A survey works well for creating what some call an importance-performance analysis. For each attribute for each product you want to test, you need to have the respondent provide two points of data. First, how does this specific product deliver against the attribute. For example, on a 7 point scale rate how product A satisfies each of the following attributes: price, delivery, reliability, quality, etc. Additionally, you need to know how important each of those attributes are to the customer. Back to the car’s, I would rank price as more important than reliability while my friend would be the reverse. In this case, I suggest force ranking the attributes. That is, if you have six attributes you are measuring, have the respondent rank them in importance. Importance of feature can be an excellent method for segmenting your customers.
Once you graph the result, you can see which areas you are superior and inferior to your competitors AND you can tell how important each of those areas are. Good rule of thumb, the more important the attribute, the more you want to be better than your competitor. The less important the attribute, the less it matters.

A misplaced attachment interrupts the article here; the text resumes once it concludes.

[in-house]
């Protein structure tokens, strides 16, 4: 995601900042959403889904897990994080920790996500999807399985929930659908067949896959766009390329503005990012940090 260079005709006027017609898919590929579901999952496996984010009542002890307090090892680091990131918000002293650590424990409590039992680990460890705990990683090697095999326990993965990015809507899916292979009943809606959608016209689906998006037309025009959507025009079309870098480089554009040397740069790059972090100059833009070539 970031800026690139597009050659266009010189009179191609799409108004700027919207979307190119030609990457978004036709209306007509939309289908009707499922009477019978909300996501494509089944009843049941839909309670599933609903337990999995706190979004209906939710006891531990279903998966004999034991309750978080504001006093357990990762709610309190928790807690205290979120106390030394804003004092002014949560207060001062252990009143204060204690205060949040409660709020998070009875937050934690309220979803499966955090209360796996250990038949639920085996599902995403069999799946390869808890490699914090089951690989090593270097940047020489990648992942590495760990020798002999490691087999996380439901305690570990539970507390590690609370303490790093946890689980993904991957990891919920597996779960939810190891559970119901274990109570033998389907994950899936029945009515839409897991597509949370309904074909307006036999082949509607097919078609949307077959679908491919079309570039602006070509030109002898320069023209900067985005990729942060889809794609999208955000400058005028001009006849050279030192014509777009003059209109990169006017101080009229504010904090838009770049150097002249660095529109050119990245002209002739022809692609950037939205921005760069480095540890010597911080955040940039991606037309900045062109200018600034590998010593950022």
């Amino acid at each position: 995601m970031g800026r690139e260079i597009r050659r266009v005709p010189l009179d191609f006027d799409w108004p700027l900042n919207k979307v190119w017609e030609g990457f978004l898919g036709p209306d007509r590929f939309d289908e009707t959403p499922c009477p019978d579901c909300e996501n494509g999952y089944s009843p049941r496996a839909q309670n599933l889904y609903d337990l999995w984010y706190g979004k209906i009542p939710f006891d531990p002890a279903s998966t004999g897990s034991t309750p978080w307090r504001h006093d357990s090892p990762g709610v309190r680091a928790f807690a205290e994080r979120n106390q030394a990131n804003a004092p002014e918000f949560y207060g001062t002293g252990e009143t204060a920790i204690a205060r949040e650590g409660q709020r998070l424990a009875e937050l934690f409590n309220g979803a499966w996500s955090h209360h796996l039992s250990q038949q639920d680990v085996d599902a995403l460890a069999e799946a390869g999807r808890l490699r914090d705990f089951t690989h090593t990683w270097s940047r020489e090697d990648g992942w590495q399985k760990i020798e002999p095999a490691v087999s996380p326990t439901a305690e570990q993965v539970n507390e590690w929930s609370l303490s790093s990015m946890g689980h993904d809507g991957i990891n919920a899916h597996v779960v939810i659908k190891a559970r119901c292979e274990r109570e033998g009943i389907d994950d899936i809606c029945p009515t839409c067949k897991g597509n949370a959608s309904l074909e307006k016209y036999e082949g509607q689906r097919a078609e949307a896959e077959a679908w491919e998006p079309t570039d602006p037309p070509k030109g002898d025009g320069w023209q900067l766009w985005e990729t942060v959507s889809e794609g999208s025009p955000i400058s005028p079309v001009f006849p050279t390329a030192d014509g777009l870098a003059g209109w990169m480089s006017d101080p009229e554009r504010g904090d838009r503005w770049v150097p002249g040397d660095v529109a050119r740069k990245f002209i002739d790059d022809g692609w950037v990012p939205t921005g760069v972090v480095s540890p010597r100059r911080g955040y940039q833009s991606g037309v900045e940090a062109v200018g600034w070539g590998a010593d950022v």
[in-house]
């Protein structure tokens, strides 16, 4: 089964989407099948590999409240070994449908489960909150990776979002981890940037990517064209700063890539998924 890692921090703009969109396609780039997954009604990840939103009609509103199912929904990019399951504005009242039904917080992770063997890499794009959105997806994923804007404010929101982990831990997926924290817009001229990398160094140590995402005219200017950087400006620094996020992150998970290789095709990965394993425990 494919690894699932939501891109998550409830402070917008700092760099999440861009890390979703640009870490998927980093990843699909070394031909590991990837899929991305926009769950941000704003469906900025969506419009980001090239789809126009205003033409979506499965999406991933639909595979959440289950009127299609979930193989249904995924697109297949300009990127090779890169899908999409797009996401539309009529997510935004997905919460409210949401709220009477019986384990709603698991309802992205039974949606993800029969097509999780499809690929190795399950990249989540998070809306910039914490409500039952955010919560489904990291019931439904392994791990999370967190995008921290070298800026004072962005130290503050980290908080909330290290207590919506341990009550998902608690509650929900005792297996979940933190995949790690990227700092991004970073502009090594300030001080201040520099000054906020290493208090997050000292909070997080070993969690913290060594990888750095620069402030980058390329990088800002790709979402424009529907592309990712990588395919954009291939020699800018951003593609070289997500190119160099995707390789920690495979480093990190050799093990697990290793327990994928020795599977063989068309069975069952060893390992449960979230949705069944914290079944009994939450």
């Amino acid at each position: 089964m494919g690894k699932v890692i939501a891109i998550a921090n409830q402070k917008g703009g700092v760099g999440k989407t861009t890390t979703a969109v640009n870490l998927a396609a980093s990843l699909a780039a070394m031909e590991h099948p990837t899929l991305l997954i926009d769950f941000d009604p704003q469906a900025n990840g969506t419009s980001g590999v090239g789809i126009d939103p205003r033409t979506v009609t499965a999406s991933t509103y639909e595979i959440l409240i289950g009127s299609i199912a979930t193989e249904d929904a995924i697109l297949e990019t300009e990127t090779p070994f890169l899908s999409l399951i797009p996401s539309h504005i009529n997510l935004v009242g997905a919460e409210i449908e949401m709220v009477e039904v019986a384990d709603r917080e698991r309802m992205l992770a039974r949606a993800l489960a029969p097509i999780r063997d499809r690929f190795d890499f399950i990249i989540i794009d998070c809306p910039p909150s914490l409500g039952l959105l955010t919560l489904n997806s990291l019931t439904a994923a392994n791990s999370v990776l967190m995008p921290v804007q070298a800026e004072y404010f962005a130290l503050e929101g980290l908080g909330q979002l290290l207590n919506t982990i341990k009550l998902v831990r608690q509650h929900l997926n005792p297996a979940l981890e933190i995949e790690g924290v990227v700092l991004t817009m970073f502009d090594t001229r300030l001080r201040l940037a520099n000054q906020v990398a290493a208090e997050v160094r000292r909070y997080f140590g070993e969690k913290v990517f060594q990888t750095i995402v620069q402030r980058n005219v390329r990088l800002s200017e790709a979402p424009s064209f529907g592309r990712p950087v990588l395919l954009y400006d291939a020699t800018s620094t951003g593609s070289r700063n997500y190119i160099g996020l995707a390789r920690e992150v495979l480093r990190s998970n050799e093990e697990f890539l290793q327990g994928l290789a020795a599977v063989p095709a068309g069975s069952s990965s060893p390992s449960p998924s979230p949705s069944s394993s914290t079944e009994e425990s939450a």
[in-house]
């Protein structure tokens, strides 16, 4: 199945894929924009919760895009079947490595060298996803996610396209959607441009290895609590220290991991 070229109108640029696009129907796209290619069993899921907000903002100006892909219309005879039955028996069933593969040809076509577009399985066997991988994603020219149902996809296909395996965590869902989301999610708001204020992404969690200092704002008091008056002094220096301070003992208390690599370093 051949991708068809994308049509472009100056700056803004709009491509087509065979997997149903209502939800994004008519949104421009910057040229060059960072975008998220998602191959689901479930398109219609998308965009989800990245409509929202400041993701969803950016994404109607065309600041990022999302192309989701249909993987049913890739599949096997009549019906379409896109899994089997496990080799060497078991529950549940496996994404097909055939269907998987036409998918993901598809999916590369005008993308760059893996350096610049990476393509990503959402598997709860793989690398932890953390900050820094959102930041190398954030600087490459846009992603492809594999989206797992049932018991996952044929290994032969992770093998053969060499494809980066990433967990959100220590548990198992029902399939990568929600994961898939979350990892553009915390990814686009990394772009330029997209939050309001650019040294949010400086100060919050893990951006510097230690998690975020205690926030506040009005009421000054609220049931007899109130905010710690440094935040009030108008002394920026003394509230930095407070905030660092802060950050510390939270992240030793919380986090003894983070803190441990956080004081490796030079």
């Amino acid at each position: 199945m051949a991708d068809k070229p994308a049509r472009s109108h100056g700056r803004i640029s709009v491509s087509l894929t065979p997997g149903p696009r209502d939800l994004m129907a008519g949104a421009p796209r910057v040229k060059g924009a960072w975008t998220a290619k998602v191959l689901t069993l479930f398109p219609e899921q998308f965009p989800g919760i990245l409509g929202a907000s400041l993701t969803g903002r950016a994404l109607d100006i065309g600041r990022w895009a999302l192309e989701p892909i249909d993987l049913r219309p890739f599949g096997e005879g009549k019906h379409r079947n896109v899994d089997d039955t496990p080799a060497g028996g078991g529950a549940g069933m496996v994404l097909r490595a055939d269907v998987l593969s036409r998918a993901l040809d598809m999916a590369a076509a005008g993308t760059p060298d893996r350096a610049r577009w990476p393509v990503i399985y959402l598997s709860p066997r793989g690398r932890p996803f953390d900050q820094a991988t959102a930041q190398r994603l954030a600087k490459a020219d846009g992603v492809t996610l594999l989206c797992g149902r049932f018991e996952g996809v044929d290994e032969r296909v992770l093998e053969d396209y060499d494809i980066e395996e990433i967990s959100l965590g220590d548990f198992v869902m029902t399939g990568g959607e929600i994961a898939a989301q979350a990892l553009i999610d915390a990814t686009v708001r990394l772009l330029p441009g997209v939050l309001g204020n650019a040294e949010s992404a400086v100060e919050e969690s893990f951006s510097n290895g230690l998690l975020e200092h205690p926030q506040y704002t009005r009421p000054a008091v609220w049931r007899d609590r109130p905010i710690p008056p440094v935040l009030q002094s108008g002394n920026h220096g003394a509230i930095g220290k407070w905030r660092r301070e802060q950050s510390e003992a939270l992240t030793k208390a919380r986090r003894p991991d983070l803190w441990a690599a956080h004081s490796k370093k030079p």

Originally created in the Toyota Corporation by Sakichi Toyoda as part of the Toyota Production System, the five whys is a simple yet effective tool for driving to the root cause of an issue. In utilizing the five whys, state the issue and then ask “Why?” Once you have a satisfactory answer, again ask “Why?” to the answer. Repeat asking “why” until you have discovered the root cause. Generally speaking asking “why” five times is sufficient to determine the root cause. For example, 1.) Why was the wrong product shipped to the customer? Because the sku in the catalog was incorrect. 2.) Why was the sku incorrect? Because the error wasn’t caught in final proofing. 3.) Why wasn’t the error caught in proofing? Because too few people are part of the proofing process. 4.) Why are too few people part of the proofing process? Because the draft was delivered late to the team. 5.) Why was the draft delivered late? Product marketing was late in providing final information to the catalog team. This error was really caused by product marketing being late with information. Of course, “why” could be asked several more times in this example before a satisfactory solution could be found.